Dermot Desmond responds to 'contemptible suggestion' of selling Celtic shares and has say on fan ownership

Celtic’s principal shareholder Dermot Desmond has shot down any speculation regarding the selling of his shares.
Dermot Desmond has responded to suggestions he should sell his shares in Celtic. Picture: SNSDermot Desmond has responded to suggestions he should sell his shares in Celtic. Picture: SNS
Dermot Desmond has responded to suggestions he should sell his shares in Celtic. Picture: SNS

There have been suggestions that the club should be fan owned, but in an interview with the Celtic website, Desmond refuted those claims in strong terms.

“This is a contemptible suggestion,” Desmond said. “I am as passionate about Celtic as any other supporter. My shares are not for sale. Brian Dempsey, in an article in The Times, is reported to be floating the idea that fans should own the club and that we have reverted back to where we were in 1994.

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“When I think about the strength of this club today and the playing success that we have enjoyed to date, these are entirely attributable to being financially strong and being professionally managed under stable ownership.

“When I look back at the record of the club since 2001, we have achieved remarkable success and encountered only a few set-backs along the way. This season has been one of them, but it does not re-create the conditions of the early 1990s, as Mr Dempsey would like to have us believe.”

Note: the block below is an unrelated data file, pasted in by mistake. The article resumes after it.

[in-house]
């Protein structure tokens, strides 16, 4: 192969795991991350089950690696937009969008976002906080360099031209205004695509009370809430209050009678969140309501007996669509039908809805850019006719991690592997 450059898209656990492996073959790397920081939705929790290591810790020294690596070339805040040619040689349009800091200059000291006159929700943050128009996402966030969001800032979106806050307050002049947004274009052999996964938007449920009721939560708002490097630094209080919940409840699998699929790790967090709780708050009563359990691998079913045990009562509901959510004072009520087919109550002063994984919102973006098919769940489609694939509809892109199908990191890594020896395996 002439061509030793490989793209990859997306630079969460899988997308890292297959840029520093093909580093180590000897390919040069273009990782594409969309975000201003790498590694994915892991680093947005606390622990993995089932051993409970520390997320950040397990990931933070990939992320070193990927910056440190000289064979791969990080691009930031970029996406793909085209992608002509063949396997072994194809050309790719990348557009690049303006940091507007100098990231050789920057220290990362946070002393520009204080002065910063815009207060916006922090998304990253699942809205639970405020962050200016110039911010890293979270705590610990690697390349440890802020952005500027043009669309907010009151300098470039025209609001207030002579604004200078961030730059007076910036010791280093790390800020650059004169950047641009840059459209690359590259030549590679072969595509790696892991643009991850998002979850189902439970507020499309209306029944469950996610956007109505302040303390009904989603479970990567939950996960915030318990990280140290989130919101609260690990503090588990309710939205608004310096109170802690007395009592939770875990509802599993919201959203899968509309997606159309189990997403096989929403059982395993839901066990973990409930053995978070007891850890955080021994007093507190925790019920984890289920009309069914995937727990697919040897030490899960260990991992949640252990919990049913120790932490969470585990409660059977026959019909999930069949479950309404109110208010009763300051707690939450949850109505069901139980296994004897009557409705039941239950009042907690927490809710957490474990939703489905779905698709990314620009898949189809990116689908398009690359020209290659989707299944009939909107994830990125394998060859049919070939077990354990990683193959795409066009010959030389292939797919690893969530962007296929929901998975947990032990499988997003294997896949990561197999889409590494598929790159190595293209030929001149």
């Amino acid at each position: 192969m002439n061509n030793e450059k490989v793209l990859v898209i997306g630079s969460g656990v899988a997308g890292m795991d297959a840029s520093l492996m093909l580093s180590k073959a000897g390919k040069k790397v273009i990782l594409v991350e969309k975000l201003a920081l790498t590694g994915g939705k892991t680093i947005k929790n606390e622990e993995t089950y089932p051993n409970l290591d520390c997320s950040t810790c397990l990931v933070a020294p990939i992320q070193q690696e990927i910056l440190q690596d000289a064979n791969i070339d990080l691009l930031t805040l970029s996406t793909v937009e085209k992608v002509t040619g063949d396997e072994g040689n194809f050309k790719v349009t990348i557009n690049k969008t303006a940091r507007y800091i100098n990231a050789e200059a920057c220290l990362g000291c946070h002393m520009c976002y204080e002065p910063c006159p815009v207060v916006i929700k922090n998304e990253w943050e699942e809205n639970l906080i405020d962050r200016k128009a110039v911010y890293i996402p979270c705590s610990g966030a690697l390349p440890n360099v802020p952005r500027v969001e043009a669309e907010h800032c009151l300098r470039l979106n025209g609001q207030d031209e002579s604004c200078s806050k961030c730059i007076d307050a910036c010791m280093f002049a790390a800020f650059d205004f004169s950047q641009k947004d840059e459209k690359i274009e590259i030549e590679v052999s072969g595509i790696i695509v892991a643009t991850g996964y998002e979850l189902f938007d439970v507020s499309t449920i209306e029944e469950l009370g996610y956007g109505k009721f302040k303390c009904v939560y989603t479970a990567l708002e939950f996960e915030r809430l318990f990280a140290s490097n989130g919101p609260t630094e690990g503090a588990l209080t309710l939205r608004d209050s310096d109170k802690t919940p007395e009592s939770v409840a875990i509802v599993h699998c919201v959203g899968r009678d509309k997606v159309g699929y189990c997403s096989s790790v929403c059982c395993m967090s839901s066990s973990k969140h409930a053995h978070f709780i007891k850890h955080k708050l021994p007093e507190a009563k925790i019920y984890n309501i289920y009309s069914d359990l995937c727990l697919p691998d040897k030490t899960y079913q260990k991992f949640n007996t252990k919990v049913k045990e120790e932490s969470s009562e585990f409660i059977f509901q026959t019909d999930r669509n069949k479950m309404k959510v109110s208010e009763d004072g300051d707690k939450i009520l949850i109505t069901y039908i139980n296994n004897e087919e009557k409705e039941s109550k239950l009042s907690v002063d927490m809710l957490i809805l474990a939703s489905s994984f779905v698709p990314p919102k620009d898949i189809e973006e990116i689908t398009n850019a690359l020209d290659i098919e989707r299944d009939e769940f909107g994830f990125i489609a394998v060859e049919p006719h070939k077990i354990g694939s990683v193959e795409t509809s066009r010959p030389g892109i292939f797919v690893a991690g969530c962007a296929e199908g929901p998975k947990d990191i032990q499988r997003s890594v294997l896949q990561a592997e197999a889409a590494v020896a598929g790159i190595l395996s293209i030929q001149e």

‘Meritocratic basis’

A number of Celtic fans have expressed the view that the board is not fit for purpose after a disastrous season where the club lost its domestic stranglehold on Scottish football.

Ross County knocked the team out of the Betfred Cup, while the team trail Rangers by 20 points in the Scottish Premiership with the Ibrox side ending the ten in a row ambition. They still have the Scottish Cup to salvage some positivity.

Desmond, who recognised that the team “under-performed both on and off the pitch and must do better”, sees no reason to change the club’s policy of running on a “meritocratic basis”.

He said: “One of Fergus McCann’s tenets was that the club would be run professionally and that we should never return to the position he inherited where the entire existence of Celtic could be jeopardised by mis-management and unacceptable levels of indebtedness. Celtic is and will continue to be run on a meritocratic basis by the best executives available at the time.

“There is no member of the Celtic board that I personally knew before they were appointed. We have maintained this policy and it has endured the test of time. In a professional manner we conduct our business behind closed doors, we don’t seek public acclaim for everything we do. Critics are in no position to judge what they cannot see.

“We are very fortunate to have Ian Bankier as our chairman and he leads a diverse and extremely talented Board. We could not have had a better CEO, nor a more committed Celtic supporter than Peter Lawwell. He has built a solid platform upon which our new CEO, Dominic McKay, can build.

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"With every board appointment we make, we undertake a thorough recruitment process of researching, investigating, interviewing and negotiating, unknown to all except the Celtic board members. That will be the same process that is being implemented in recruiting our next manager.”